Saturday 31 May 2014

Paper not feeding on HP 1220c A3 Inkjet Printer

We do most of our printing on a highly reliable Oki LED printer C5800 colour printer. We've had this for several years  and it rarely jams or gives us any problems even with the double sided printing. You just need to change the toner cartridges occasionally and once in a blue moon the CMYK drums. It sits alone in a store room attached by LAN and always works.We also have a venerable old HP 1220C A3 Inkjet Printer that we use on the odd occasion, though since the office move this time last year it's been shelfware. 

This week though we had the need to print on A3 paper in colour so I dug out the HP1220C and plugged it by USB into our workhorse office PC and fired it up. The paper feed has always been a bit flaky but we coaxed it to accept paper through the manual feed. We discovered the HP original cartridges had dried up, no great surprise there as we'd not used the  beast in a long while. Nothing to fear as we had an unused spare set of new HP cartridges in the store cupboard and we whacked those into the machine. The black ink worked well and the colour was okay if we lived in a magenta only world. No amount of cartridge cleaning would persuade the new cartridges (Type 78) to print in full colour. By now time was running short and I could not wait for a next day delivery of new ink cartridges. We had to drive 20 miles round trip to the local PC World to buy some more. PCW only sold a combined pack of 45 and 78 Cartridges for a shocking £59! We bit the bullet and paid the ransom. Back at the office we hand fed the paper into the printer and coaxed it to produce 20 copies of an A3 document. If you take into account the 6 cartridges we worked through and fuel costs, the printing cost was £8.00 per page excluding any man hour costs.

As a consequence, we now have a new Epson A3 duplex inkjet printer on order for £200. The old HP 1220C will go to the car boot sale.

However to get back to the title of this post I had some free time this weekend and was determined not to be bested by the HP printer. I knew nothing was broken, other than the original poor design, in the printer. It was just a matter of cleaning the right part to remove paper clay from feed rollers. Of course the HP is not constructed for simple maintenance by office staff. Getting to the relevant feed rollers was quite difficult, but I eventually prevailed. If you look into the paper "tray" slot into the depths of the machine you can see a dark grey rubber feed roller on the right hand side. A torch help to see it. Using a nylon kitchen scourer pad, slightly moistened, on the end of a steel ruler I was able to clean the roller. You cause the printer to make a few page feeds while pressing the kitchen scourer against the roller using pressure from the ruler. It made some grinding noises, but did not pull the scourer into the works.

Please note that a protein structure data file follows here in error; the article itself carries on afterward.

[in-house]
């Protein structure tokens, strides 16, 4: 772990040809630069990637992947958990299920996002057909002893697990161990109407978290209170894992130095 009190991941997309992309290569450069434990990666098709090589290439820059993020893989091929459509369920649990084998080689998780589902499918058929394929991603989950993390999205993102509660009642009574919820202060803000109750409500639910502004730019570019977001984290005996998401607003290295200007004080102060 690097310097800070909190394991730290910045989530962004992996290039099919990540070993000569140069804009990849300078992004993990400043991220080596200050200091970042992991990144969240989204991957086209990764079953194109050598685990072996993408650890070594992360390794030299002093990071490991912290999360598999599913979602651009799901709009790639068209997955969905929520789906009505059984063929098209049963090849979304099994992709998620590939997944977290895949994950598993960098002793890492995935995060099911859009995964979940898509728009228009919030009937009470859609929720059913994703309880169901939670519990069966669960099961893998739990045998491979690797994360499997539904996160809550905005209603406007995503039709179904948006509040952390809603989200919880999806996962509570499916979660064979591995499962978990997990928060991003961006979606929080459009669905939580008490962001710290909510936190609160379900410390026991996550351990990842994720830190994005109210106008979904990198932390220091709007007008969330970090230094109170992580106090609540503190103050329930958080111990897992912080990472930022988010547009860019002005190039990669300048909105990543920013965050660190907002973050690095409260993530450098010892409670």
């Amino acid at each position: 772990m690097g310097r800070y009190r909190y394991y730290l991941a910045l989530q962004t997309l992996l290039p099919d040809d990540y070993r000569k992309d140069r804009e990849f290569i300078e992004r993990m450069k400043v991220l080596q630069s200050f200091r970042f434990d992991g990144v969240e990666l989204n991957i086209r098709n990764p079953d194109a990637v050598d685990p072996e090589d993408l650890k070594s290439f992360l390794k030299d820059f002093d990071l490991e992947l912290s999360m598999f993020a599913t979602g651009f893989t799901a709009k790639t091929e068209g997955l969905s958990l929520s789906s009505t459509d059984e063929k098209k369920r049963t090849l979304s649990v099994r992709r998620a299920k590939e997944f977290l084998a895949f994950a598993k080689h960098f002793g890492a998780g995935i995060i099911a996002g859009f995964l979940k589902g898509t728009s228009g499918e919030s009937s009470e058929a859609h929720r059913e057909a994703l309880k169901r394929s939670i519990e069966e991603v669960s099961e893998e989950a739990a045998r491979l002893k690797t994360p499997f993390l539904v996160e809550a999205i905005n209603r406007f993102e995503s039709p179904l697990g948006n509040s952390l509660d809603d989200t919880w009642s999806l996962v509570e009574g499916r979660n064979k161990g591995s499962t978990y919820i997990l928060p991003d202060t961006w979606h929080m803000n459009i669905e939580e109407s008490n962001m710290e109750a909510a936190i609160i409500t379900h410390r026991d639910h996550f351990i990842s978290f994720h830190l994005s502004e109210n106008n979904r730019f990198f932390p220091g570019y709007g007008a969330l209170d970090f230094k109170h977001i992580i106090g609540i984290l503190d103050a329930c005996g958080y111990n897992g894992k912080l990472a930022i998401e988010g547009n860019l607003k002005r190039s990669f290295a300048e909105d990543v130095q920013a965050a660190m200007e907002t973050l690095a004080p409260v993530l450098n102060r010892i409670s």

Since then the paper feed has worked perfectly!

Edit: 4th June 2014: - I spoke too soon, the HP 1220C decided to feed multiple sheets at the same time from the paper tray. It has to go! The Epson Workforce WF-7110DTW arrived the day after I ordered it on-line from Printerland. So far I'm very impressed. It has many modern features, such as remote printing which make the purchase well worthwhile.

Monday 19 May 2014

Chromebook Management

I'm writing this blog entry using our new Acer 720 Chromebook. It has greatly exceeded my expectations. Part of the reason for that is Google's Chromebook Management Console. We'd mentioned in a previous blog we were surprised by the Acer C720.

We are investigating the Acer notebook computer as a device to provide easy web browsing facilities for guests renting our holiday home in Wirksworth Derbyshire in England. Used in conjunction with the Management Console it seems the Acer 720 notebook computer will meet our needs.

These are the relevant features:
  • It is inexpensive compared to Microsoft Windows laptops;
  • It is fast and responsive to most usage;
  • We can remotely control who has access to the device;
  • We can remotely control what software is used on the device by user identity or group;
  • It offers browsing, email, word processing, spreadsheets, and Internet phone;
  • We can control what is stored on the device;
  • Data security is strong;
  • We can remotely control the browser homepage;
  • The software is automatically updated;
  • It has a keyboard;
  • It has a long battery life;
  • It boots up in less than 10 seconds;
  • We can centrally pre-load WiFi service Id's and passwords.
The Chromebook doesn't run Microsoft Windows software, but for most of our purposes we don't need it in the situation we are considering. There are solutions on the Chromebook system which allow the user to gain remote access to Windows PCs and Servers, but for the moment we are not looking into those.

We received notification from Google that the Management Console had been activated. Their email contained a link to some "get you started" instructions. We had a working system in place within 30 minutes. Supplementary information was easily on hand to answer any questions we had during the configuration process.